Today, the UK pound was sliding yet again as the traders reacted to news that Theresa May, the Prime Minister of the United Kingdom, was being restricted from putting forward her Brexit deal for another parliamentary vote that was supposedly scheduled this week.
John Bercow, the speaker of the Parliament, made the announcement earlier this afternoon. He said that the “government cannot legitimately … resubmit to the House [of Commons] the same proposition or substantially the same proposition as that of last week.”
He said, however, that another vote could go ahead if the Brexit deal of PM May was changed significantly.
The Brexit deal of PM May with the European Union was rejected by the parliament of the United Kingdom twice — once in January and once last week. Instead of accepting her deal, British members of parliament (MPs) are now hoping to get an extension to the Brexit deadline that is set on the 29th of March.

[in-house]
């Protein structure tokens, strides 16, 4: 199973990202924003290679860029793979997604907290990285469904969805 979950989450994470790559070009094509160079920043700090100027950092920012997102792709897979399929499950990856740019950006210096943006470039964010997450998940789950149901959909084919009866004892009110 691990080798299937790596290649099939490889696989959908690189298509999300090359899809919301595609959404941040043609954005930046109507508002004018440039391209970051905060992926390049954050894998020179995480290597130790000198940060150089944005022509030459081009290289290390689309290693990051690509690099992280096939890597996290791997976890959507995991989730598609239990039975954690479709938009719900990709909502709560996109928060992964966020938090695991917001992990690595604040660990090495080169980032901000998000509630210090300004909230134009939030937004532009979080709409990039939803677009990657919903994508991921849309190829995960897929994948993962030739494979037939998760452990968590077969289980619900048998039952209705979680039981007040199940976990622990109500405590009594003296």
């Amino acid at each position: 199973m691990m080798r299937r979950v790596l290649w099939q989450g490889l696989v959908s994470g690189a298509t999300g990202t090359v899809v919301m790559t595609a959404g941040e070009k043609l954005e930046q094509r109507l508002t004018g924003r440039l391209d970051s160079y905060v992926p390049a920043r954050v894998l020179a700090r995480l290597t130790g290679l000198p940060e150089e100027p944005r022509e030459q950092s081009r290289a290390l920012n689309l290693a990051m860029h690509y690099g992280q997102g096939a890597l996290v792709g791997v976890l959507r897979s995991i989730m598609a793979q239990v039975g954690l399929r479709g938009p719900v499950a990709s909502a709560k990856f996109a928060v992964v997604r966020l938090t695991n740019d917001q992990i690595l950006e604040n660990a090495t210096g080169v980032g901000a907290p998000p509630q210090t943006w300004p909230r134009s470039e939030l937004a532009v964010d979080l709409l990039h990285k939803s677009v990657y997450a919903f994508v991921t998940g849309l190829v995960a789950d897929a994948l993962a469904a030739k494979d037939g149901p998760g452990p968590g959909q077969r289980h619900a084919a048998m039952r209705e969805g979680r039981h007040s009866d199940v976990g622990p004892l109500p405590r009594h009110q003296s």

Today, the UK pound dropped by as much as 0.8 percent against the US dollar to trade just below $1.32, however, it was able to recover some lost ground. Sterling slid by as much as 0.9 percent against the euro, with losses accelerating after the announcement of Bercow in parliament.
The chief market analyst at Markets.com, Neil Wilson, stated: “This is a big blow for the government as it effectively closes off another vote this week unless May can pull a rabbit out of the hat.”
He added: “However, it is worth noting that the government has already rowed back expectations for a third vote, with government ministers saying over the last day or so that they would only bring a vote if they thought they would win it.”
UK MPs overwhelmingly voted against the deal during the two previous votes. There was also little hope that a third vote would be able to seal the deal. The deal of PM May was defeated by 230 votes last January and then by 149 votes on the 12th of March.
Earlier, PM May had warned lawmakers that unless they approved her Brexit deal, the exit of the United Kingdom from the European Union could face a long delay. Many Brexiteers are concerned that this could mean that Britain may never leave the bloc.